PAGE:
24 February 2008

A commodity report that even I can understand

I wasn't sure how to start out. Should I justify myself somehow? I checked my friend Felix Salmon's first post on Condé Nast Portfolio.com. He just jumped in. I'm jumping.

I like good writing and I strive to understand commodity markets. So I was pleased to stumble upon a well written, pedagogical commodity market report: the Standard & Poor's Commodity Perspective - S&P CSCI. I read the
January edition. It's obsolete by now but still helpful.

Author Michael McGlone assumes no expertise on our part. He tells us, for example, that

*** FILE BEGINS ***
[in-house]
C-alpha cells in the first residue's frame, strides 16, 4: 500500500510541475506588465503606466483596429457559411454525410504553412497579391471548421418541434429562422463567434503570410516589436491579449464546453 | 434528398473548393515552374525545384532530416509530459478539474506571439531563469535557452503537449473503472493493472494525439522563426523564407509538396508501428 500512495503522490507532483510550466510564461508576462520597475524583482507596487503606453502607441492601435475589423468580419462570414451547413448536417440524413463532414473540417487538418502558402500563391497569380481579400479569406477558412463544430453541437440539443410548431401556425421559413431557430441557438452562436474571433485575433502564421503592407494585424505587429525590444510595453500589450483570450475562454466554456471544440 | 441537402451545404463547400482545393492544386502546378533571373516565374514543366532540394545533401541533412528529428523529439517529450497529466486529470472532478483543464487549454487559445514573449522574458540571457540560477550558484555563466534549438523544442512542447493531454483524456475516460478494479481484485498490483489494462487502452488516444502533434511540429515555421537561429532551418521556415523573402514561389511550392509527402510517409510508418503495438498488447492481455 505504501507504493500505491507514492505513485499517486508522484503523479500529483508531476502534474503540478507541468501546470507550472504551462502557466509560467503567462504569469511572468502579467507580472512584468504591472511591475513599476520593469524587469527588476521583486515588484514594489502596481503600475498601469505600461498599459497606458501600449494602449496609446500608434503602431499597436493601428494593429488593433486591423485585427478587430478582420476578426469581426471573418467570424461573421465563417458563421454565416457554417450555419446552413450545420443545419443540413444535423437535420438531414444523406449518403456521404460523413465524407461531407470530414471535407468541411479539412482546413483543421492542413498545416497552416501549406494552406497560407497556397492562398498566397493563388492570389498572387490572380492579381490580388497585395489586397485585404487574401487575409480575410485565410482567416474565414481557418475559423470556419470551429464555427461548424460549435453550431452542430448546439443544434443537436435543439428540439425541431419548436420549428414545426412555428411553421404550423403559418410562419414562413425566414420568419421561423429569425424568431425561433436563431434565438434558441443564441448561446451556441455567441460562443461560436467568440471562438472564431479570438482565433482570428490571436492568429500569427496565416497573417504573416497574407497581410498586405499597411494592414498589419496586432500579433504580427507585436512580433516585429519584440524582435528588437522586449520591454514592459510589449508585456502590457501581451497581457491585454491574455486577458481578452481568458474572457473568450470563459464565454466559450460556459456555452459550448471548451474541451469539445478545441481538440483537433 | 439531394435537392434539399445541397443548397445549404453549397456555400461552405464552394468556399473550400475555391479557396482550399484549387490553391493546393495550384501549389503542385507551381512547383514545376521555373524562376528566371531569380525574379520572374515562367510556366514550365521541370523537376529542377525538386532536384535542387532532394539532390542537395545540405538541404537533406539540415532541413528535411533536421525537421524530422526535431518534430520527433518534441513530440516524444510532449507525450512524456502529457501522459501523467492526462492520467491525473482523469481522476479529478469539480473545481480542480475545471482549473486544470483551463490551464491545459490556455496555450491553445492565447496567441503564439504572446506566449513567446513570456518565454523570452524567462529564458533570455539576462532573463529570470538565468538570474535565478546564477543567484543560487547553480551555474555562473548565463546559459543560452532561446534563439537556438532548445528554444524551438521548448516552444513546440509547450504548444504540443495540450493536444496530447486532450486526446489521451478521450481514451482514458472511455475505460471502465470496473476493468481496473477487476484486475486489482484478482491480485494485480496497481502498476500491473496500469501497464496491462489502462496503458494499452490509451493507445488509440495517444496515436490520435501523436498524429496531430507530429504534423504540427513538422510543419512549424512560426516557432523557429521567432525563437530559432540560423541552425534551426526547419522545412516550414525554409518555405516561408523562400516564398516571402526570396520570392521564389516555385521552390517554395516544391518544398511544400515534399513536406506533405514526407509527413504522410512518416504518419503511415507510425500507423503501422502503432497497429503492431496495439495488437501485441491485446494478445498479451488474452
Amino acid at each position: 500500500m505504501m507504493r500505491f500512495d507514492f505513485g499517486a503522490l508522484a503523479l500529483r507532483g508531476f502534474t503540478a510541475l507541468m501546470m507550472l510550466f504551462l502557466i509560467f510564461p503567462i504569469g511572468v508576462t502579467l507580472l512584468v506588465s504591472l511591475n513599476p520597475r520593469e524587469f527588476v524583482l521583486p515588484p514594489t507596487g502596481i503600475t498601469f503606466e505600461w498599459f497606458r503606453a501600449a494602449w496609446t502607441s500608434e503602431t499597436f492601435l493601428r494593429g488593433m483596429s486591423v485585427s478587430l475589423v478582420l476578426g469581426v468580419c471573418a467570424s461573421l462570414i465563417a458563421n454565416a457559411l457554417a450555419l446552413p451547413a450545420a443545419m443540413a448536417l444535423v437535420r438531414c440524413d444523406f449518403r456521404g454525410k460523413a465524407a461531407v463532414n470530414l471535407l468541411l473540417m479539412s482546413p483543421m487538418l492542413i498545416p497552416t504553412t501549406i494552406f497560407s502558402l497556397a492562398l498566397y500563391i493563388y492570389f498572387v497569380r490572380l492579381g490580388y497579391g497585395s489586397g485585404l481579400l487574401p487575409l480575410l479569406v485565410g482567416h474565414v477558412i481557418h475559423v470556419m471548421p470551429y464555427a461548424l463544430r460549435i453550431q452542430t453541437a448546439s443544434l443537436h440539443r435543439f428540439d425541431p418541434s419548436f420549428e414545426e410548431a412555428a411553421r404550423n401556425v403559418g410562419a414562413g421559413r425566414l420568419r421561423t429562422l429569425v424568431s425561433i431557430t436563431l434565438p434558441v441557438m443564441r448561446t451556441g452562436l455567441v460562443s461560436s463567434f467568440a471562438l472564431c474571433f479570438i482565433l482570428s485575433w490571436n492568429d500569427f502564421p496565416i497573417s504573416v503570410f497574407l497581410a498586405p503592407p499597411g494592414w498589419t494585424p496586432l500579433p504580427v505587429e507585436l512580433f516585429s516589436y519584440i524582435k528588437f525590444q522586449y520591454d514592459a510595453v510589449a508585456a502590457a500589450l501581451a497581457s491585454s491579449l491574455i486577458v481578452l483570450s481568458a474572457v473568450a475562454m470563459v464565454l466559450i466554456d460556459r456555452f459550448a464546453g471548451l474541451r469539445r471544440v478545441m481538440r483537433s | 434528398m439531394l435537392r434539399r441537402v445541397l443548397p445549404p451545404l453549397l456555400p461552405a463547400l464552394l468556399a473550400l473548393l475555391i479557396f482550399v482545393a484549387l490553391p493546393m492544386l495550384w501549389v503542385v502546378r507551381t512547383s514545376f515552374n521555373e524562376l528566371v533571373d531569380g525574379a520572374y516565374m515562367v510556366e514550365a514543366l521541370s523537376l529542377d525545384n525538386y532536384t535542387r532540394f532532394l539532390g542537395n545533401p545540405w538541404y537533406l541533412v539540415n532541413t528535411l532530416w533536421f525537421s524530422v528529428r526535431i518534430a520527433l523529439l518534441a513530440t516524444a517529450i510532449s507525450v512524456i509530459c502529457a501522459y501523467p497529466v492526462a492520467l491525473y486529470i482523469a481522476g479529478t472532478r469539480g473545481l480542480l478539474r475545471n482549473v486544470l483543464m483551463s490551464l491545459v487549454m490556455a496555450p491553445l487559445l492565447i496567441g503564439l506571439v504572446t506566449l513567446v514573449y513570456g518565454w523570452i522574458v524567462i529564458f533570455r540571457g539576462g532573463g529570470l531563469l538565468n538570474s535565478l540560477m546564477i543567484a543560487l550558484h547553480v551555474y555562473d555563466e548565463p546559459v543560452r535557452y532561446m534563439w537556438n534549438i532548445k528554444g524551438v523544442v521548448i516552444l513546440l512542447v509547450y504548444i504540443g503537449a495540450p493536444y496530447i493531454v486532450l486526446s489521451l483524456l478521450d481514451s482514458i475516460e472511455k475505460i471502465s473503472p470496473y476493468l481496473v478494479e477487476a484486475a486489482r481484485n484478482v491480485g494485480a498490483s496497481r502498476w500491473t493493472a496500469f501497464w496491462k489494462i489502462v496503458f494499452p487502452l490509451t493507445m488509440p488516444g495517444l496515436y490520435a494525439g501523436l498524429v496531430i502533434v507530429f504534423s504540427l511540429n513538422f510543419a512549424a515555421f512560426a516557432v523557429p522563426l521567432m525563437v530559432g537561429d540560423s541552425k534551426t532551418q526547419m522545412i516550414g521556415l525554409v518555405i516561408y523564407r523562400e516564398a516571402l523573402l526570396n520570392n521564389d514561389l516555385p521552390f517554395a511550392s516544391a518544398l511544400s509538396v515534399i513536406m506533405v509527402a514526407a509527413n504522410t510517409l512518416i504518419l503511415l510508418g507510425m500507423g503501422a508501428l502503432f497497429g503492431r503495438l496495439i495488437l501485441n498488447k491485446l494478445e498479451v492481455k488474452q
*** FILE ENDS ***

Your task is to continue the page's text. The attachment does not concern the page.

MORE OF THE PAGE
livestock prices "generally have an inverse relationship with the primary feedstock, corn."

He's a big-picture analyst. He connects January commodity returns to the real economy, consumer price inflation, past returns, other asset markets, and ongoing analyst debates.

In his final paragraph, by directing our eyes to the past, he shows us the future:
In 1900, when the U.S. began to industrialize, per-capital annual oil consumption was about 1 barrel per person. By 1970, it was about 27. In 1950, Japan consumed about 1 barrel per person annually. By 1970, it was about 17. In 1965, South Korea consumed about the same 1 barrel per capital and by 2000, it was about 17. today, China and India consume just over 1 barrel of oil per person annually.

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